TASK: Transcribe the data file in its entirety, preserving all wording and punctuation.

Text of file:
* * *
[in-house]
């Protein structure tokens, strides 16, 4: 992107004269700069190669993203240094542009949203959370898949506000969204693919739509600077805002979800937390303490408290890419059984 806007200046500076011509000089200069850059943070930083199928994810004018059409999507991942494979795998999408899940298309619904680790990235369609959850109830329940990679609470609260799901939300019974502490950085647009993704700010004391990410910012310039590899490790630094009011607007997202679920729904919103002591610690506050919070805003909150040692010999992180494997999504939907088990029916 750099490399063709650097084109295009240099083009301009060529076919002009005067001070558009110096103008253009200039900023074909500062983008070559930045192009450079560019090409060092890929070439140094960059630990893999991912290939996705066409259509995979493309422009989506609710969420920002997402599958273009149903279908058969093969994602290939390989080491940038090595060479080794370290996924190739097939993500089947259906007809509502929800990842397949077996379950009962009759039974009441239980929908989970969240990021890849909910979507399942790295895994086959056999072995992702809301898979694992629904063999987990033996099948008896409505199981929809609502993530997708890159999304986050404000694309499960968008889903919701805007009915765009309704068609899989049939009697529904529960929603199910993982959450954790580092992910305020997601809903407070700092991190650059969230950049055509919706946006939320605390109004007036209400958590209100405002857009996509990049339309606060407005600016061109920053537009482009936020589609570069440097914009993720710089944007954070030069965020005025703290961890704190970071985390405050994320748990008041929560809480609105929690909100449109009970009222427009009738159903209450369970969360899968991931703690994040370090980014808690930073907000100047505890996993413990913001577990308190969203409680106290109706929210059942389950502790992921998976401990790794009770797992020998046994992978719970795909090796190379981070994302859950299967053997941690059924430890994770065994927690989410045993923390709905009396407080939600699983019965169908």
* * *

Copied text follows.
[in-house]
């Protein structure tokens, strides 16, 4: 992107004269700069190669993203240094542009949203959370898949506000969204693919739509600077805002979800937390303490408290890419059984 806007200046500076011509000089200069850059943070930083199928994810004018059409999507991942494979795998999408899940298309619904680790990235369609959850109830329940990679609470609260799901939300019974502490950085647009993704700010004391990410910012310039590899490790630094009011607007997202679920729904919103002591610690506050919070805003909150040692010999992180494997999504939907088990029916 750099490399063709650097084109295009240099083009301009060529076919002009005067001070558009110096103008253009200039900023074909500062983008070559930045192009450079560019090409060092890929070439140094960059630990893999991912290939996705066409259509995979493309422009989506609710969420920002997402599958273009149903279908058969093969994602290939390989080491940038090595060479080794370290996924190739097939993500089947259906007809509502929800990842397949077996379950009962009759039974009441239980929908989970969240990021890849909910979507399942790295895994086959056999072995992702809301898979694992629904063999987990033996099948008896409505199981929809609502993530997708890159999304986050404000694309499960968008889903919701805007009915765009309704068609899989049939009697529904529960929603199910993982959450954790580092992910305020997601809903407070700092991190650059969230950049055509919706946006939320605390109004007036209400958590209100405002857009996509990049339309606060407005600016061109920053537009482009936020589609570069440097914009993720710089944007954070030069965020005025703290961890704190970071985390405050994320748990008041929560809480609105929690909100449109009970009222427009009738159903209450369970969360899968991931703690994040370090980014808690930073907000100047505890996993413990913001577990308190969203409680106290109706929210059942389950502790992921998976401990790794009770797992020998046994992978719970795909090796190379981070994302859950299967053997941690059924430890994770065994927690989410045993923390709905009396407080939600699983019965169908």